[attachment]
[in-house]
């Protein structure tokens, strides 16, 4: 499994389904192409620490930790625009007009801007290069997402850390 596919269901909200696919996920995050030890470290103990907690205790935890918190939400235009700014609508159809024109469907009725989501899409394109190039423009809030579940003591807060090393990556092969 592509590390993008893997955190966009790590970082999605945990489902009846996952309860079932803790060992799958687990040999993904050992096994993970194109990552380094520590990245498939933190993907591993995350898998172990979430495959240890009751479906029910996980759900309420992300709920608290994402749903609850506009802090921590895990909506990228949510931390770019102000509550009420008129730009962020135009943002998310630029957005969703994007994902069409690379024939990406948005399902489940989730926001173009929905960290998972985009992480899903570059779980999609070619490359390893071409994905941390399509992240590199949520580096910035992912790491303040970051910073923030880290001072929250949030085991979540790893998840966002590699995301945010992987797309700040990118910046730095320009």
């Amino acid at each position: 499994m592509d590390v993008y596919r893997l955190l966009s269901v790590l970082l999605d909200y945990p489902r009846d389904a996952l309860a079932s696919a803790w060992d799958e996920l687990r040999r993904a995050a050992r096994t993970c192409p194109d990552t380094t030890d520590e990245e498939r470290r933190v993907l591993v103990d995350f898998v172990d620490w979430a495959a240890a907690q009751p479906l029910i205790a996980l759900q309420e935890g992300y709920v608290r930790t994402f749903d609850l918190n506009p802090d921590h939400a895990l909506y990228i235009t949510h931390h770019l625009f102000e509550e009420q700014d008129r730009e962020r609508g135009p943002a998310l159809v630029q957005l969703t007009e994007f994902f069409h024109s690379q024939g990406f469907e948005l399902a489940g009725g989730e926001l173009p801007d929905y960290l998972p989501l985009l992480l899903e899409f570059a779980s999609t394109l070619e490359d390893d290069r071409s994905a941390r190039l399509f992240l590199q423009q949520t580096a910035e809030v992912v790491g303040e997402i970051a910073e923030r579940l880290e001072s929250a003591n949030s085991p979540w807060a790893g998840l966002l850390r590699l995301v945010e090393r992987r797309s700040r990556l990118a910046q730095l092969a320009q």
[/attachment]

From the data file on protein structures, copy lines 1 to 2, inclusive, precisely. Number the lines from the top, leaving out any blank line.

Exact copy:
[in-house]
């Protein structure tokens, strides 16, 4: 499994389904192409620490930790625009007009801007290069997402850390 596919269901909200696919996920995050030890470290103990907690205790935890918190939400235009700014609508159809024109469907009725989501899409394109190039423009809030579940003591807060090393990556092969 592509590390993008893997955190966009790590970082999605945990489902009846996952309860079932803790060992799958687990040999993904050992096994993970194109990552380094520590990245498939933190993907591993995350898998172990979430495959240890009751479906029910996980759900309420992300709920608290994402749903609850506009802090921590895990909506990228949510931390770019102000509550009420008129730009962020135009943002998310630029957005969703994007994902069409690379024939990406948005399902489940989730926001173009929905960290998972985009992480899903570059779980999609070619490359390893071409994905941390399509992240590199949520580096910035992912790491303040970051910073923030880290001072929250949030085991979540790893998840966002590699995301945010992987797309700040990118910046730095320009």